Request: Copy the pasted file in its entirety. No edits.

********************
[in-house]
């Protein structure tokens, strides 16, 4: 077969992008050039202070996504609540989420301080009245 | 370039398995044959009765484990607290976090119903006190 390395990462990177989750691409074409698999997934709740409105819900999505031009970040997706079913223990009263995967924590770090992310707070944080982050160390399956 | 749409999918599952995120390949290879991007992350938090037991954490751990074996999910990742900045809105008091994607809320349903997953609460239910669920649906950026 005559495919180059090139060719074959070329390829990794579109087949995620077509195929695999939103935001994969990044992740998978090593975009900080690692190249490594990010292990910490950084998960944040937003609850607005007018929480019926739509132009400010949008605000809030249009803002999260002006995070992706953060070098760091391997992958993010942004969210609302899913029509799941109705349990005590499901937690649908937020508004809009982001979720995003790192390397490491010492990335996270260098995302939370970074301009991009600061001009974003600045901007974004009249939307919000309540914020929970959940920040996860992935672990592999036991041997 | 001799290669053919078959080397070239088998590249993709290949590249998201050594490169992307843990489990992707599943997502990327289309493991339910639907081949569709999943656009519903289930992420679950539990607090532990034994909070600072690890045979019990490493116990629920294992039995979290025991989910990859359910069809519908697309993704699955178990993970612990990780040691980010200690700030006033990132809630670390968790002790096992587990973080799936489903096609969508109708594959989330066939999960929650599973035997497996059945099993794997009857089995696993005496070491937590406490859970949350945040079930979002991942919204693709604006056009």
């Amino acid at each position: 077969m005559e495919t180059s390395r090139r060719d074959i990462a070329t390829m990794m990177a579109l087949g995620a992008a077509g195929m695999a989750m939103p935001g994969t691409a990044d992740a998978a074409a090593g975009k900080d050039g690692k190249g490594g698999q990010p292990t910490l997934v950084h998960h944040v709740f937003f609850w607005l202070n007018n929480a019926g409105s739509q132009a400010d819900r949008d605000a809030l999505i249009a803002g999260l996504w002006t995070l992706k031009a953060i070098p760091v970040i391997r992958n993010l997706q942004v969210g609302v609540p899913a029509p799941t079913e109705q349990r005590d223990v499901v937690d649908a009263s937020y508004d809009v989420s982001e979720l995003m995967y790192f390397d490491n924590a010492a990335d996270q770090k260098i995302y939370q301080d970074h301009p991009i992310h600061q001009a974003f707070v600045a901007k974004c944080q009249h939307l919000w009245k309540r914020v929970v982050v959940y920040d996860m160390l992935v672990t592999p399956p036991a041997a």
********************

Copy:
[in-house]
């Protein structure tokens, strides 16, 4: 077969992008050039202070996504609540989420301080009245 | 370039398995044959009765484990607290976090119903006190 390395990462990177989750691409074409698999997934709740409105819900999505031009970040997706079913223990009263995967924590770090992310707070944080982050160390399956 | 749409999918599952995120390949290879991007992350938090037991954490751990074996999910990742900045809105008091994607809320349903997953609460239910669920649906950026 005559495919180059090139060719074959070329390829990794579109087949995620077509195929695999939103935001994969990044992740998978090593975009900080690692190249490594990010292990910490950084998960944040937003609850607005007018929480019926739509132009400010949008605000809030249009803002999260002006995070992706953060070098760091391997992958993010942004969210609302899913029509799941109705349990005590499901937690649908937020508004809009982001979720995003790192390397490491010492990335996270260098995302939370970074301009991009600061001009974003600045901007974004009249939307919000309540914020929970959940920040996860992935672990592999036991041997 | 001799290669053919078959080397070239088998590249993709290949590249998201050594490169992307843990489990992707599943997502990327289309493991339910639907081949569709999943656009519903289930992420679950539990607090532990034994909070600072690890045979019990490493116990629920294992039995979290025991989910990859359910069809519908697309993704699955178990993970612990990780040691980010200690700030006033990132809630670390968790002790096992587990973080799936489903096609969508109708594959989330066939999960929650599973035997497996059945099993794997009857089995696993005496070491937590406490859970949350945040079930979002991942919204693709604006056009």
């Amino acid at each position: 077969m005559e495919t180059s390395r090139r060719d074959i990462a070329t390829m990794m990177a579109l087949g995620a992008a077509g195929m695999a989750m939103p935001g994969t691409a990044d992740a998978a074409a090593g975009k900080d050039g690692k190249g490594g698999q990010p292990t910490l997934v950084h998960h944040v709740f937003f609850w607005l202070n007018n929480a019926g409105s739509q132009a400010d819900r949008d605000a809030l999505i249009a803002g999260l996504w002006t995070l992706k031009a953060i070098p760091v970040i391997r992958n993010l997706q942004v969210g609302v609540p899913a029509p799941t079913e109705q349990r005590d223990v499901v937690d649908a009263s937020y508004d809009v989420s982001e979720l995003m995967y790192f390397d490491n924590a010492a990335d996270q770090k260098i995302y939370q301080d970074h301009p991009i992310h600061q001009a974003f707070v600045a901007k974004c944080q009249h939307l919000w009245k309540r914020v929970v982050v959940y920040d996860m160390l992935v672990t592999p399956p036991a041997a």